Lost amid the talk about Eric Staal's run of points and Cam Ward's saves and the Canes' resurgence under Kirk Muller has been some players more quietly putting together solid seasons.
Tim Brent, to name one.
The forward, signed to a two-year contract in July, has 12 goals and 24 points -- both career highs -- in 74 games in his first season with Carolina. Used mostly as the Canes' fourth-line center, Brent also has been shifted to other lines during games under Muller while getting significant power-play time at the point.
"You know how I coach, if someone's not going (in a game) someone will move up, and he's been up at right wing, at center," Muller said today. "He's always ready to play. He's quarterbacked our power play. Because of that he's stayed in the lineup and he's been an important part of some games for us this year."
Brent, 28, has averaged almost 11 minutes in ice time per game and been a key component of the Canes' penalty killers. Of his 12 goals, three have been game-winners and his shooting percentage (18.5) is the highest on the team.
"I think I've kind of slid into a role and understand what it is," Brent said. "It's about being confident and being comfortable, and I feel more comfortable now.
"For me, since the (coaching) change, my minutes have gone up and I've had more responsibility. As a hockey player, and everyone would tell you the same thing, that's what you want. You want to be out there at crucial times of the games and make a difference."
A native of Cambridge, Ontario, Brent made a difference Saturday in Toronto, scoring a goal as the Canes blanked the Maple Leafs 3-0. That the victory came close to home, that it came against his old team, had Brent tweeting after the game, "Have to admit -- that one felt pretty sweet."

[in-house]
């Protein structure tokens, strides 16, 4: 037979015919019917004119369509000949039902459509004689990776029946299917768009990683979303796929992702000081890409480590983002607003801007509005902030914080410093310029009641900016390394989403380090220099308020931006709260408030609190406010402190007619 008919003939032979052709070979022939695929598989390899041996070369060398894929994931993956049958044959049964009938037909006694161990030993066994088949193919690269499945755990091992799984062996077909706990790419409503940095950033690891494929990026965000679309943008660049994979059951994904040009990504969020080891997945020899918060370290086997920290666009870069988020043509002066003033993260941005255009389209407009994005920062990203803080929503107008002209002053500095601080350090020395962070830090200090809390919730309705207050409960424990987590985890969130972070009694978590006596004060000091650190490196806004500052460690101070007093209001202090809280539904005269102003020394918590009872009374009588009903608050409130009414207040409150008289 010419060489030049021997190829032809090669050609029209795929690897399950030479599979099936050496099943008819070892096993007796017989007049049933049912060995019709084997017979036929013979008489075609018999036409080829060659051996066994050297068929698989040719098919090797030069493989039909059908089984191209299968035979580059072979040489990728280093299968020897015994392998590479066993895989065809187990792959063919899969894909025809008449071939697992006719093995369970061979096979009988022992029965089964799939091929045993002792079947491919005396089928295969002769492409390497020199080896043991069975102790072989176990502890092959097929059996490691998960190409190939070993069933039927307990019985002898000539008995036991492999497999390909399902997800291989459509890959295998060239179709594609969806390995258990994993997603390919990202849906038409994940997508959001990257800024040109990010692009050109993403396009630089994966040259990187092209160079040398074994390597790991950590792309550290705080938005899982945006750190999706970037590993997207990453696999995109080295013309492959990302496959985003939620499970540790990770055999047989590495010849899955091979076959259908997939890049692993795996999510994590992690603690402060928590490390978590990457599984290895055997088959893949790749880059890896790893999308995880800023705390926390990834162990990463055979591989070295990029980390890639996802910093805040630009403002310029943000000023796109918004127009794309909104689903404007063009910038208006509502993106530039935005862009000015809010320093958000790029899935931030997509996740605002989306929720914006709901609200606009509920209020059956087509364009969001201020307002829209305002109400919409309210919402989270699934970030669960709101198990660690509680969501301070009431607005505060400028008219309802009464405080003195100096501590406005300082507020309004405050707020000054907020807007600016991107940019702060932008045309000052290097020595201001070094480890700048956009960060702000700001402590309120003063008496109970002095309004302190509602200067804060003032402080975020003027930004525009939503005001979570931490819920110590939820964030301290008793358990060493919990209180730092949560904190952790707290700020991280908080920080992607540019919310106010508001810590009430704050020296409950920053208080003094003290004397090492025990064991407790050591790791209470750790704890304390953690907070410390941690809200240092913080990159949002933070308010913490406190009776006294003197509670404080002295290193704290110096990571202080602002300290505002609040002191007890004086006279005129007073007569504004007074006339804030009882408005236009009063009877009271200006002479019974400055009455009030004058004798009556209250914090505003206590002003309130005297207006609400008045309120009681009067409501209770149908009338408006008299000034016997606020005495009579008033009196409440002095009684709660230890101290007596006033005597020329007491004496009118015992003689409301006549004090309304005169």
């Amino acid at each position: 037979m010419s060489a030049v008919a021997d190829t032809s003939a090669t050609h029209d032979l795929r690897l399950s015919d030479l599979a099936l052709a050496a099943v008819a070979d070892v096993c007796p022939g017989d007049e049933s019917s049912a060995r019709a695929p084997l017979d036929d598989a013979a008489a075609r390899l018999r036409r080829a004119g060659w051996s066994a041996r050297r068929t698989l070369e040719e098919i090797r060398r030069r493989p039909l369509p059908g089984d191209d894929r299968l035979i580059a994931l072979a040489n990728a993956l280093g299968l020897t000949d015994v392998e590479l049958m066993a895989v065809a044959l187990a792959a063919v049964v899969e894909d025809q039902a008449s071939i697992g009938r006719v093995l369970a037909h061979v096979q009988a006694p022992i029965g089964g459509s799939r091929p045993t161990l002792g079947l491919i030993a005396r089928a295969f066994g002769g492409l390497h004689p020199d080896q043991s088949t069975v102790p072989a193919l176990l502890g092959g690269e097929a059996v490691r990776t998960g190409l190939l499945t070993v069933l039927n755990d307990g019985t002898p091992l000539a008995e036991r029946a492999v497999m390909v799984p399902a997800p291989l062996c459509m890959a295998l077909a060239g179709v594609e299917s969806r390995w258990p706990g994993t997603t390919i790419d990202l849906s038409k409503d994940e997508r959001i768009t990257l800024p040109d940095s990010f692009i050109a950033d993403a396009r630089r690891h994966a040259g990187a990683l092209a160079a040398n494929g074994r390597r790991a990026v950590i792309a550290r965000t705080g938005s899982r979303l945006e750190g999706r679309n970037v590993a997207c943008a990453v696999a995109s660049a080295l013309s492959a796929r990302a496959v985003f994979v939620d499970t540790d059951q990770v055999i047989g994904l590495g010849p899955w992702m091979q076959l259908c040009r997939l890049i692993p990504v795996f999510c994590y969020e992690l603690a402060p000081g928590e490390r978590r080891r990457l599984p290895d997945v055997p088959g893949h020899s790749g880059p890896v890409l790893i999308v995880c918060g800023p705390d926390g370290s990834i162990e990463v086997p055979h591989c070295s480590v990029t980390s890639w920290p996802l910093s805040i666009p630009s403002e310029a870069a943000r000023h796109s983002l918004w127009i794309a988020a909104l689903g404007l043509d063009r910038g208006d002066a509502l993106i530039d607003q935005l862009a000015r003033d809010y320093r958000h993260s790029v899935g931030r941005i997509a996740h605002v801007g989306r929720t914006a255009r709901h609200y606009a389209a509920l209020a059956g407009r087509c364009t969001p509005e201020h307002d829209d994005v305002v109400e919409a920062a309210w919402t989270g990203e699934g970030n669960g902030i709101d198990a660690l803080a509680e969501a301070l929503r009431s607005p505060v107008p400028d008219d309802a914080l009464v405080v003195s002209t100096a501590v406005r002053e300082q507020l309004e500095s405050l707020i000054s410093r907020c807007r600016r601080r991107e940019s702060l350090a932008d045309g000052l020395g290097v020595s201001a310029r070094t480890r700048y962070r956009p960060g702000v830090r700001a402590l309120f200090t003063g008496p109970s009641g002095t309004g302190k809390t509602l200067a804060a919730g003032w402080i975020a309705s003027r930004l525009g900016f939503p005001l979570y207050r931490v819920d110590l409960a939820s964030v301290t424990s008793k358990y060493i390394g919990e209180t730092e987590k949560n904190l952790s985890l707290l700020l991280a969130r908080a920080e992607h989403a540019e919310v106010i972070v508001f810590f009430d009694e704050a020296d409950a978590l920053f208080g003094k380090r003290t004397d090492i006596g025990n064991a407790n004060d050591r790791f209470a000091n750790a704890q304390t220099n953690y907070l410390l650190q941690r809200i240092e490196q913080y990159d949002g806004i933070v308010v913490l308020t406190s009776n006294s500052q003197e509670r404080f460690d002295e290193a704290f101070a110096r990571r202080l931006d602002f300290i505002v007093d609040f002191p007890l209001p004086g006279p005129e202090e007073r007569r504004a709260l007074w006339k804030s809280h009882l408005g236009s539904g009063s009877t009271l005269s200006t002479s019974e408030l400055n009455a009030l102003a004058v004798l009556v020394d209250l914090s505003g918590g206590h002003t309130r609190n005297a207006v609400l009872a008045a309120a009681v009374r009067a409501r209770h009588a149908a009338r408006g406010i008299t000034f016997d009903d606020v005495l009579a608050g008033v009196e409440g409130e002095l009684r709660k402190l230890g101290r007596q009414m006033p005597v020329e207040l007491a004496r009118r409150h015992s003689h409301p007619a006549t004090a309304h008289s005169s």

Signed as a free agent by the Leafs in July 2009, Brent played mostly for the Marlies (AHL) the next season, being called up for one NHL game. He then played 79 games for the Leafs last season, notching eight goals and 20 assists.
Brent said when the Leafs traded Tomas Kaberle to the Boston Bruins at the NHL deadline last season, he took over Kaberle's spot at the point on the power play. The Leafs had some success, Brent said, against the Montreal Canadiens, whose penalty kill was being handled by Muller, then a Habs assistant.
"I think that's where Kirk probably saw me," Brent said, smiling. "I had done it before in my career, in the minors and last year, so it was nothing new. At the same time it's always a challenge and always fun."
Muller noted some players can "make a living and stay in the league by being versatile" and being flexible, able to fill different roles and play different positions. Brent, he said, is a good example.
Brent, in turn, believes he can improve his play, and his numbers next season.
"Everywhere I've played I've kind of gotten better every year," he said. "That's what my goal is, to do better every year. When you hit that plateau, it's not long after that when you're hanging the skates up."